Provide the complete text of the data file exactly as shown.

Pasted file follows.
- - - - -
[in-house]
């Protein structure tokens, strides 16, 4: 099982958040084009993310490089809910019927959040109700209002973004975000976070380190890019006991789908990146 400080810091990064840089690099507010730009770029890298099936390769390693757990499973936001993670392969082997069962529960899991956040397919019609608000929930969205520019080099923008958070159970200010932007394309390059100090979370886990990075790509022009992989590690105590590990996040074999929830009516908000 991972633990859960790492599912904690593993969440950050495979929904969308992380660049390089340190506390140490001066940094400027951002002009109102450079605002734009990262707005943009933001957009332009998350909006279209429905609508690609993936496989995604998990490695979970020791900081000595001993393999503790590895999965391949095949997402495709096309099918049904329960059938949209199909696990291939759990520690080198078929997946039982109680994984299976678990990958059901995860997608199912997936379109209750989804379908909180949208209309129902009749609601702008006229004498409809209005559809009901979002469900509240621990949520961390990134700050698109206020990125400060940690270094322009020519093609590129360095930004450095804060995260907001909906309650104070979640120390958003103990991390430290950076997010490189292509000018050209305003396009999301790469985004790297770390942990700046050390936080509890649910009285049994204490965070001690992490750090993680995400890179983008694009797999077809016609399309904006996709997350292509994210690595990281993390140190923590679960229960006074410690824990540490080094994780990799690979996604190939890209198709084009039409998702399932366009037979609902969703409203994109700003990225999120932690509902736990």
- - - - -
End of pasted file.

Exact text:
[in-house]
């Protein structure tokens, strides 16, 4: 099982958040084009993310490089809910019927959040109700209002973004975000976070380190890019006991789908990146 400080810091990064840089690099507010730009770029890298099936390769390693757990499973936001993670392969082997069962529960899991956040397919019609608000929930969205520019080099923008958070159970200010932007394309390059100090979370886990990075790509022009992989590690105590590990996040074999929830009516908000 991972633990859960790492599912904690593993969440950050495979929904969308992380660049390089340190506390140490001066940094400027951002002009109102450079605002734009990262707005943009933001957009332009998350909006279209429905609508690609993936496989995604998990490695979970020791900081000595001993393999503790590895999965391949095949997402495709096309099918049904329960059938949209199909696990291939759990520690080198078929997946039982109680994984299976678990990958059901995860997608199912997936379109209750989804379908909180949208209309129902009749609601702008006229004498409809209005559809009901979002469900509240621990949520961390990134700050698109206020990125400060940690270094322009020519093609590129360095930004450095804060995260907001909906309650104070979640120390958003103990991390430290950076997010490189292509000018050209305003396009999301790469985004790297770390942990700046050390936080509890649910009285049994204490965070001690992490750090993680995400890179983008694009797999077809016609399309904006996709997350292509994210690595990281993390140190923590679960229960006074410690824990540490080094994780990799690979996604190939890209198709084009039409998702399932366009037979609902969703409203994109700003990225999120932690509902736990």